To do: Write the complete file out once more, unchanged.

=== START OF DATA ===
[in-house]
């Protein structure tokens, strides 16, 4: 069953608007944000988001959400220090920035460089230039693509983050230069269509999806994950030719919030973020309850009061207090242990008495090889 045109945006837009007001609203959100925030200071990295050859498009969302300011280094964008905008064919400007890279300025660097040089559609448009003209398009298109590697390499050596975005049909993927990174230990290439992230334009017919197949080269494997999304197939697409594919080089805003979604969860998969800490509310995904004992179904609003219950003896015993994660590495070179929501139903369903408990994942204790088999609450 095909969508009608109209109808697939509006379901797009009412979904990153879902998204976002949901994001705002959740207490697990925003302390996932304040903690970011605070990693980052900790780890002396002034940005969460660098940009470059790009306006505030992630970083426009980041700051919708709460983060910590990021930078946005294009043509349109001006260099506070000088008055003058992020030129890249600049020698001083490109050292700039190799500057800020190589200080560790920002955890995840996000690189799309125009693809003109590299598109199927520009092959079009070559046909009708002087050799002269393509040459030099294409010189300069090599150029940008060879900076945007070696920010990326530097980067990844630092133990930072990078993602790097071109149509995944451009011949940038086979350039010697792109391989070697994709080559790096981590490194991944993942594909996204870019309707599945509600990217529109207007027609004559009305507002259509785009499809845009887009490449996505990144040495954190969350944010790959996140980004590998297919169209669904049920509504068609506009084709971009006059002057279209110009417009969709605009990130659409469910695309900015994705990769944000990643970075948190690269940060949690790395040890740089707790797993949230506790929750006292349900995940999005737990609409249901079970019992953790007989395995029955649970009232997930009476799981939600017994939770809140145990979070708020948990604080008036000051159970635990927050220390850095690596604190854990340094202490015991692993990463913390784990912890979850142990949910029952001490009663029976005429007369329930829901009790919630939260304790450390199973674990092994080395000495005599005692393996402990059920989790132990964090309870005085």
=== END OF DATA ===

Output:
[in-house]
């Protein structure tokens, strides 16, 4: 069953608007944000988001959400220090920035460089230039693509983050230069269509999806994950030719919030973020309850009061207090242990008495090889 045109945006837009007001609203959100925030200071990295050859498009969302300011280094964008905008064919400007890279300025660097040089559609448009003209398009298109590697390499050596975005049909993927990174230990290439992230334009017919197949080269494997999304197939697409594919080089805003979604969860998969800490509310995904004992179904609003219950003896015993994660590495070179929501139903369903408990994942204790088999609450 095909969508009608109209109808697939509006379901797009009412979904990153879902998204976002949901994001705002959740207490697990925003302390996932304040903690970011605070990693980052900790780890002396002034940005969460660098940009470059790009306006505030992630970083426009980041700051919708709460983060910590990021930078946005294009043509349109001006260099506070000088008055003058992020030129890249600049020698001083490109050292700039190799500057800020190589200080560790920002955890995840996000690189799309125009693809003109590299598109199927520009092959079009070559046909009708002087050799002269393509040459030099294409010189300069090599150029940008060879900076945007070696920010990326530097980067990844630092133990930072990078993602790097071109149509995944451009011949940038086979350039010697792109391989070697994709080559790096981590490194991944993942594909996204870019309707599945509600990217529109207007027609004559009305507002259509785009499809845009887009490449996505990144040495954190969350944010790959996140980004590998297919169209669904049920509504068609506009084709971009006059002057279209110009417009969709605009990130659409469910695309900015994705990769944000990643970075948190690269940060949690790395040890740089707790797993949230506790929750006292349900995940999005737990609409249901079970019992953790007989395995029955649970009232997930009476799981939600017994939770809140145990979070708020948990604080008036000051159970635990927050220390850095690596604190854990340094202490015991692993990463913390784990912890979850142990949910029952001490009663029976005429007369329930829901009790919630939260304790450390199973674990092994080395000495005599005692393996402990059920989790132990964090309870005085």